What institutions award GCSE qualifications?
The two most recognised high school awarding bodies in the UK are AQA and Pearson Edexcel, both of which set examinations and award GCSE qualifications to thousands of students each year.
With their courses being taught all over the world, AQA is considered the UK's most popular awarding body for high school qualifications while Pearson Edexcel is the UK’s largest awarding organisation, working with educational leaders to maintain their world-class qualification standards
Both institutions are highly valued among employers and universities and are taught in schools, colleges, and online.
Other honourable awarding body mentions include CIE and OCR.
What affects the cost of a GCSE qualification?
There are a few things you have to consider when looking at the costs of studying a GCSE qualification, and here we break them down for you.
Your learning provider
GCSE qualification costs will vary depending on the provider, so it’s important to take your time to compare course fees and save money where you can.
Learning providers tend to set prices of their qualifications based on guidelines from awarding bodies and associations, however, each provider will set individual prices for the GCSE subjects they offer.
If you don’t already have any GCSE qualifications and you’re under the age of 25, you might be able to study your GCSEs without having to pay any tuition fees if you’re looking to enrol on a course that will lead you to your first full Level 2 or Level 3 qualification.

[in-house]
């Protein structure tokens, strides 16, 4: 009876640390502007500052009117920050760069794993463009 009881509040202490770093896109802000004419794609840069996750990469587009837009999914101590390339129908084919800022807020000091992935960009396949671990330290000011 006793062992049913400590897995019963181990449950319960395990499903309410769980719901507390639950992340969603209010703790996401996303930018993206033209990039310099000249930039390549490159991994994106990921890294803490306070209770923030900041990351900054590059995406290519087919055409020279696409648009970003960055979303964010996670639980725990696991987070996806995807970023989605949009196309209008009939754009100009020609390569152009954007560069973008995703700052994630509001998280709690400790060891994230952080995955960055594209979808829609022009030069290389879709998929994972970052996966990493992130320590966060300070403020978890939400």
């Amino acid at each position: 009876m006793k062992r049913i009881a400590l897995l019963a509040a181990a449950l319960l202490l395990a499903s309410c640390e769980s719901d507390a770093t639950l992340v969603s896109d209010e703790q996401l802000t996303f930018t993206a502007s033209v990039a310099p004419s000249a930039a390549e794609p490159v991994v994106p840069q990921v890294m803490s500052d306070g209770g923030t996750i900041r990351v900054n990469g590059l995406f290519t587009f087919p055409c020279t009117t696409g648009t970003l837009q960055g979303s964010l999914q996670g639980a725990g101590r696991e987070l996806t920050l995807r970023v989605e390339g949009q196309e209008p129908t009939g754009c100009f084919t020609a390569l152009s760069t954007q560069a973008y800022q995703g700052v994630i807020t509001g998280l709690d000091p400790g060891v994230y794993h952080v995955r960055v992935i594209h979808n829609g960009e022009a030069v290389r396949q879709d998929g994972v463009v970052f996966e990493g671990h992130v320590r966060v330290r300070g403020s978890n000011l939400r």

If you’re past the age of 25 or don’t meet the criteria for free tuition, then the cost of getting your GCSE qualification as an adult will depend on the school you choose to study with, your course, and how you study.
Your study route
You have the choice to study your GCSE qualification in a classroom or online - it all comes down to what works best for you.
Studying in a classroom means you’ll attend regularly scheduled in-person classes, usually in a sixth form or college. Lessons are taught alongside other students, and you’ll need to cover the costs of your course materials, commute, parking, food, and drink (because we all need a little on-campus caffeine kick sometimes). Due to these varying costs, classroom learning is often considered a less cost-effective option.
If you choose to study an online course, on the other hand, you’ll benefit from the flexibility of studying on your own schedule from anywhere with an internet connection. Course costs are also often less-costly as course materials and assignments are all online, so there’s no need to worry about dragging your bookbag across town to get to class.
GCSE exam fees
Exam entry fees are generally not covered in your initial course costs and can range from anywhere between £38 to upwards of £75 per exam, depending on the GCSE course and the exam centre you choose to sit with.
If you choose the online route, you’ll sit your exams in-person alongside students who chose to study in school. The only difference is that you’ll be solely responsible for booking your exam - but not to worry, AQA post a list of exam centres that accept private candidates. Don’t see one near you? You can approach local schools directly to see if they’ll accept you.